and the conception bed, the labor of hands repeated
until the hands no longer required attention, so
that as the woman folded, her hopes for him sank into
the fabric of his shirts and underpants. Down they go, swirling down into
the maw of the greater dark. Treasure box, comic
books, pocket knife, bell from a lost cat’s
collar, why even begin to enumerate them when
behind every tributary poured into him comes rushing backward
all he hasn’t been yet? Everything that boy could
have thought or made, sung or theorized, built on the
quavering but continuous structure that had
preceded him sank into an absence in the
shape of a boy playing with a plastic gun in
a city park in Ohio in the middle of the afternoon. When I say, ‘two seconds,’ I
don’t mean the time it took him to die. I mean the lapse between the
instant the cruiser braked to a halt on the grass,
between that moment and the one in which the officer fired his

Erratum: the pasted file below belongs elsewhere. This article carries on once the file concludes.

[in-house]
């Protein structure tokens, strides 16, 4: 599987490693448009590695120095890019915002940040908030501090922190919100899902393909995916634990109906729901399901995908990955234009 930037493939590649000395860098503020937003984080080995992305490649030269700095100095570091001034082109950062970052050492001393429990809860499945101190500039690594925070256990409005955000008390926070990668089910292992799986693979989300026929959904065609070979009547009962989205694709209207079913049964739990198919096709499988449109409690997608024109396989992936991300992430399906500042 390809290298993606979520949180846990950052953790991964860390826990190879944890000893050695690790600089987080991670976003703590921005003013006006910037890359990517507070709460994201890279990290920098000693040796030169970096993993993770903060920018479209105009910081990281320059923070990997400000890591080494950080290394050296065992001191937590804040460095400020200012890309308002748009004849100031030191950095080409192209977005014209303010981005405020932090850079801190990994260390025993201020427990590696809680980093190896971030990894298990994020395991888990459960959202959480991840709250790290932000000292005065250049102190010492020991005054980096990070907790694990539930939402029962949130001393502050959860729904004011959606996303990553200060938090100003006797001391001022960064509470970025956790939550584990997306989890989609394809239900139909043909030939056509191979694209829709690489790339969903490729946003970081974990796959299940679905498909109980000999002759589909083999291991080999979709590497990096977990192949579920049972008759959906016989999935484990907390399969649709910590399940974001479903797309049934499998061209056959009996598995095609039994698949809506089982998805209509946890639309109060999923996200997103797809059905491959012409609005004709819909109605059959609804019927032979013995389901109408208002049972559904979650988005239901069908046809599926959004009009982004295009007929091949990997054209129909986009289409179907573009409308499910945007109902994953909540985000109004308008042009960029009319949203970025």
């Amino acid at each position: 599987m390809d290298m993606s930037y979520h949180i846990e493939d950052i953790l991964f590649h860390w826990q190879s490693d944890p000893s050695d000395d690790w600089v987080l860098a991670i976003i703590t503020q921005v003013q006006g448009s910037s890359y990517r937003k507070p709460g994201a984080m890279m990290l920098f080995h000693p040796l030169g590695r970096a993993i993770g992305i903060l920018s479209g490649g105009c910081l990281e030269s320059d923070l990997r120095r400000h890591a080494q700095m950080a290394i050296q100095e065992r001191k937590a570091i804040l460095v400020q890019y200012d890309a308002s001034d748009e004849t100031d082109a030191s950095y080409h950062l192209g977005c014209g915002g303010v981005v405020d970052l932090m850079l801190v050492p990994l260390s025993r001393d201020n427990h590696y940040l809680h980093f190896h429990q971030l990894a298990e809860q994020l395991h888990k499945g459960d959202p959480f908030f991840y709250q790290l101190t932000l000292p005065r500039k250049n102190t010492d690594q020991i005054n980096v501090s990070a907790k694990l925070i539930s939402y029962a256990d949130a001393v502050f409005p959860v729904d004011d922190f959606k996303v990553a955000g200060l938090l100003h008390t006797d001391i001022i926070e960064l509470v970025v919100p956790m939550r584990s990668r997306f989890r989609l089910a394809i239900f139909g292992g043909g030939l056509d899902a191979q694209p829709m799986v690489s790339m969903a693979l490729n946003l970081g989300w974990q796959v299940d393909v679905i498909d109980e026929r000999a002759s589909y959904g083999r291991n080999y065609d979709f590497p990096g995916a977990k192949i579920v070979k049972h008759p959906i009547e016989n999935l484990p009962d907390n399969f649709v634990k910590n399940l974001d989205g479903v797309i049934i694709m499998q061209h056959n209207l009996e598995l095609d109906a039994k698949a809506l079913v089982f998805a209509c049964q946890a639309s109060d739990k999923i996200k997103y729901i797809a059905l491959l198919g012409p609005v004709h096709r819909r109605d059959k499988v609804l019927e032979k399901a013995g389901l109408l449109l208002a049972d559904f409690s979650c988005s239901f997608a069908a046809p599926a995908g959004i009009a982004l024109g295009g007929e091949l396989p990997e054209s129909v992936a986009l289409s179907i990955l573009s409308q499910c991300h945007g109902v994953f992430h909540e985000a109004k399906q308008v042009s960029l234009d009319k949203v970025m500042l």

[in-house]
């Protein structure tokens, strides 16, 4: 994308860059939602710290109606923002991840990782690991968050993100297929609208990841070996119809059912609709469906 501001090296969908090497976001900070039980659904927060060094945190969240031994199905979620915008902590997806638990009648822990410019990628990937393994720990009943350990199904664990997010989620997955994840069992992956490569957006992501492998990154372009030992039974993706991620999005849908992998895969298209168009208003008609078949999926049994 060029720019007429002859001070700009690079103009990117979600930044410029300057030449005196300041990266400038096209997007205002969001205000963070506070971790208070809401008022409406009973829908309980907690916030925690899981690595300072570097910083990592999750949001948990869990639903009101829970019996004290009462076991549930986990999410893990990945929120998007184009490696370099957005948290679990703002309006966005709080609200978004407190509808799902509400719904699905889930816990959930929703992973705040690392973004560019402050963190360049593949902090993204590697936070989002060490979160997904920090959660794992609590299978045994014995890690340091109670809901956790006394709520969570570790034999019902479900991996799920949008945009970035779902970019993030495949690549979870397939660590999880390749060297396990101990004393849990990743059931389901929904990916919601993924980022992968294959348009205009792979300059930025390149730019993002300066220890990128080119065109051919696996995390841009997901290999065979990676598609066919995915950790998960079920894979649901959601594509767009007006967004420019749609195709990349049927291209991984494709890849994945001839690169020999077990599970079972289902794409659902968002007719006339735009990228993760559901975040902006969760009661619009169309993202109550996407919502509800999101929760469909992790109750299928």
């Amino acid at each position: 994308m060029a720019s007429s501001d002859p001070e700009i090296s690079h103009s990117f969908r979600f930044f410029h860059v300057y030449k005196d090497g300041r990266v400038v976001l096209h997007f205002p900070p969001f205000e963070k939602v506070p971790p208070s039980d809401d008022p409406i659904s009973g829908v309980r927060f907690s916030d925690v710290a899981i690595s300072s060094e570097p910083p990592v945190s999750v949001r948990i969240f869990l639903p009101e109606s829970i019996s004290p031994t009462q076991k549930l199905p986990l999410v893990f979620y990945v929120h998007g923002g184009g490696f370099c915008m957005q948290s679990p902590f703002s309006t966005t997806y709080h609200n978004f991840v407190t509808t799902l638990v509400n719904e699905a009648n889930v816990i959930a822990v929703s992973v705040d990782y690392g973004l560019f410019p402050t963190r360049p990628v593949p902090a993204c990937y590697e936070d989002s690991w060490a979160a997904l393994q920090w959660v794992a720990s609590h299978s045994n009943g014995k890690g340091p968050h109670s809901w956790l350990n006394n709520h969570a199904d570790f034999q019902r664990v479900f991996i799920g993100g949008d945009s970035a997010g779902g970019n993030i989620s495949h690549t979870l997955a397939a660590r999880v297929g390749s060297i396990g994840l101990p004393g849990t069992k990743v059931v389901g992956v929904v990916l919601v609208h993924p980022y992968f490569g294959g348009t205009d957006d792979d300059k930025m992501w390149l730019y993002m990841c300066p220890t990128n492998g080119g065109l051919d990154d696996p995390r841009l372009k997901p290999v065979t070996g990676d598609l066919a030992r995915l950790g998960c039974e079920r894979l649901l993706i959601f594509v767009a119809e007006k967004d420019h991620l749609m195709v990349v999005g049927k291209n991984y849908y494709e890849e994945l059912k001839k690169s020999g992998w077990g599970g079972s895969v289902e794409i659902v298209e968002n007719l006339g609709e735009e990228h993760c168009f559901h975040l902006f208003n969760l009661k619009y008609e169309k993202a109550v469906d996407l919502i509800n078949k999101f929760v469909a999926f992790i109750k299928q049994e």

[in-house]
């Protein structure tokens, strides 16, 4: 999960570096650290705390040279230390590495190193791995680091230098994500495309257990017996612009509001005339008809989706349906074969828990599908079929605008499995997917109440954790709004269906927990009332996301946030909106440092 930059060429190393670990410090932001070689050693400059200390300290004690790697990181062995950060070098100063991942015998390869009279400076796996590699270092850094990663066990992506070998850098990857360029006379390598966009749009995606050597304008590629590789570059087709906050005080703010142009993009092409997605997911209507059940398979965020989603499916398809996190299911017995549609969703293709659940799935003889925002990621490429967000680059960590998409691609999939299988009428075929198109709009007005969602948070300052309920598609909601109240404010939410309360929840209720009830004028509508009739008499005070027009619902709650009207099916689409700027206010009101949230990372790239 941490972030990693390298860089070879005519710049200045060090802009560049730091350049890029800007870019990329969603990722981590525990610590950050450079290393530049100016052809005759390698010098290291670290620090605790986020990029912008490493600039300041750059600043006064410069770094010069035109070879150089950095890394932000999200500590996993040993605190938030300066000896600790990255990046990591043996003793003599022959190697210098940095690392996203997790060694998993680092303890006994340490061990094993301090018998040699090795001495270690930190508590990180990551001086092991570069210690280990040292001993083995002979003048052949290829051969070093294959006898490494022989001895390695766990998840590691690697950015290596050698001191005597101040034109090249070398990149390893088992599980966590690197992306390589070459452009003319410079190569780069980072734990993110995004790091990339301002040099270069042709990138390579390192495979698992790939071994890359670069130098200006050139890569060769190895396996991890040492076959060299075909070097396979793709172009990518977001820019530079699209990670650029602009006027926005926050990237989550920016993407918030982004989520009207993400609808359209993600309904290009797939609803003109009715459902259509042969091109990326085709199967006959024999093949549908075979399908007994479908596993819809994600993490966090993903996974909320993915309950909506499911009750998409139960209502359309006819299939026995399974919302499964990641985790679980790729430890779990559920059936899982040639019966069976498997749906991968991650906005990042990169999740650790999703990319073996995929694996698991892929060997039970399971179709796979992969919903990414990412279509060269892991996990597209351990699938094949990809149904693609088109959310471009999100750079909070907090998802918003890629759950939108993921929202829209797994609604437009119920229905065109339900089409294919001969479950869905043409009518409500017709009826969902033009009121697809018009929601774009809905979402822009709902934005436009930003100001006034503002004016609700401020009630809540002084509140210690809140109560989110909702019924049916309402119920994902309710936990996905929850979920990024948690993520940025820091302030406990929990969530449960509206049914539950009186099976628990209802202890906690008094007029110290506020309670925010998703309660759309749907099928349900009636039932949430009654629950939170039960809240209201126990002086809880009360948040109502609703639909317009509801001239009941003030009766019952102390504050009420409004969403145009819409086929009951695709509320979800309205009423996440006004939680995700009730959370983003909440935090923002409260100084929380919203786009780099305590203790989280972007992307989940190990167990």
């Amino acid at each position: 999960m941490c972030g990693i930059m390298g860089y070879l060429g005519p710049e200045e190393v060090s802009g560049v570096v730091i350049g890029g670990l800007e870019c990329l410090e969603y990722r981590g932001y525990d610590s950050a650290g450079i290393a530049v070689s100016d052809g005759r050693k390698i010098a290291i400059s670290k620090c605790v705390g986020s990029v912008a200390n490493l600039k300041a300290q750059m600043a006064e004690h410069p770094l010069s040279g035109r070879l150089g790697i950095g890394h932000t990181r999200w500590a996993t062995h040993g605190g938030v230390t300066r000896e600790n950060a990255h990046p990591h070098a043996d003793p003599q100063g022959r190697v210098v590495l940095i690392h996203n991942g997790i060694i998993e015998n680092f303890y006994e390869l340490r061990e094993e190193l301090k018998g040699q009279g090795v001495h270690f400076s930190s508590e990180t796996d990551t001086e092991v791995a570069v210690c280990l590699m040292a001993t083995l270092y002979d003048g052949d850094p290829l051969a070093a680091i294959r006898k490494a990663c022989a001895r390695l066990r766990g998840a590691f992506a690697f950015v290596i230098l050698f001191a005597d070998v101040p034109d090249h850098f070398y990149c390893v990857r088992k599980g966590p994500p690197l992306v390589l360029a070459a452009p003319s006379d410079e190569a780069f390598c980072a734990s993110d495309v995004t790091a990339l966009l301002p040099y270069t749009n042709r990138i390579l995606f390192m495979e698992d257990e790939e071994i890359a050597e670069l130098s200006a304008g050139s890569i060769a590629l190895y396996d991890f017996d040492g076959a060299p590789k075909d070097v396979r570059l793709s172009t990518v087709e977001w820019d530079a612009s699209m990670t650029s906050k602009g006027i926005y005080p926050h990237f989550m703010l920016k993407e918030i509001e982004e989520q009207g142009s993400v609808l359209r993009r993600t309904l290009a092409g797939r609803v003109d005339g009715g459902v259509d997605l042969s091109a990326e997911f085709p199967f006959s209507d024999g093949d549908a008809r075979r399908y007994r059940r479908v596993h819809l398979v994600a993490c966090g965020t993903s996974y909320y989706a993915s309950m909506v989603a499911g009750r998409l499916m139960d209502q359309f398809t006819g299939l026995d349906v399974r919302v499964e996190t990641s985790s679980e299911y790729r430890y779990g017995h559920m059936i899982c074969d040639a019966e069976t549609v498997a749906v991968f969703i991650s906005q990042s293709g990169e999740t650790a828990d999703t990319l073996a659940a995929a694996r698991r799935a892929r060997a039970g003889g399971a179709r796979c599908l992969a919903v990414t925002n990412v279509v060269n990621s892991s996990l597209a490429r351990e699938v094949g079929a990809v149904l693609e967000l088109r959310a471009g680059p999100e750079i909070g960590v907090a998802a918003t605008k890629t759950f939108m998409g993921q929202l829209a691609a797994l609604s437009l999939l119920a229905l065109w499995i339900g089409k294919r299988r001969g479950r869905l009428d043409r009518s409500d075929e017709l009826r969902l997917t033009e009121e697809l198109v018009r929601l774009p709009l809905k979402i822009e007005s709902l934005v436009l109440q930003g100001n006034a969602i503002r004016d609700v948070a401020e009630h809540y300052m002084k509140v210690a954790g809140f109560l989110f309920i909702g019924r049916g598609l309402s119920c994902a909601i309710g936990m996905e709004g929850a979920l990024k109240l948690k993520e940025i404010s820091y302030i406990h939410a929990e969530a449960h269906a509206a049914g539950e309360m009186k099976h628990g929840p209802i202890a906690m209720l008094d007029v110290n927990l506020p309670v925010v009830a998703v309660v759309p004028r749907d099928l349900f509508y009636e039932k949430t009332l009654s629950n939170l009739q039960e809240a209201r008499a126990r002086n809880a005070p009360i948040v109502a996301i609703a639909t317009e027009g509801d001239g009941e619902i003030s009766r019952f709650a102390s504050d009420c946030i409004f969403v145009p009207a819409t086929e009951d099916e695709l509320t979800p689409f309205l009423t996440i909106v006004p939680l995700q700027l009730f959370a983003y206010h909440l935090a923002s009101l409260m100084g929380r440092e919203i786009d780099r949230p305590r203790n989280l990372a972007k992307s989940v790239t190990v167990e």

weapon, the two seconds taken to assess the situation. And though I believe
it is the work of art to try on at least the
moment and skin of another, for this hour, I
respectfully decline. I refuse it. May that officer be visited
every night of his life by an enormity collapsing
in front of him into an incomprehensible bloom
and the voice that howls of it. If this is no poem then– but that voice, erased
boy, beloved of time who did nothing to no one and
became nothing because of it, I know that voice is one of
the things we call poetry. It isn’t only to his
killer he’s speaking.” So this is– I’m going through a
strange transition. But I’ve read you a lot
of very heavy poems. And I thought I would
end on a lighter note. I have, as you know
from hearing about Beau, there are other dogs in my work. I’ve been with big
dogs most of my life. And in recent years,
a new relationship brought a terrier
into the family. And this is like a
Martian appeared. This is something
was beamed down. This is called “Little George.” “Barks at whatever’s
not the world as he prefers to know it– trash sacks, hand trucks,
black hats, canes and hoods, bicycles, snow shovels,
someone smoking a joint beneath the overhang of the Haitian
Evangelicals, anyone– how dare they– walking a dog. George barks, the tense
white comma of himself arced in alarm. At home, he floats and
the creaturely domestic, curled in the triangle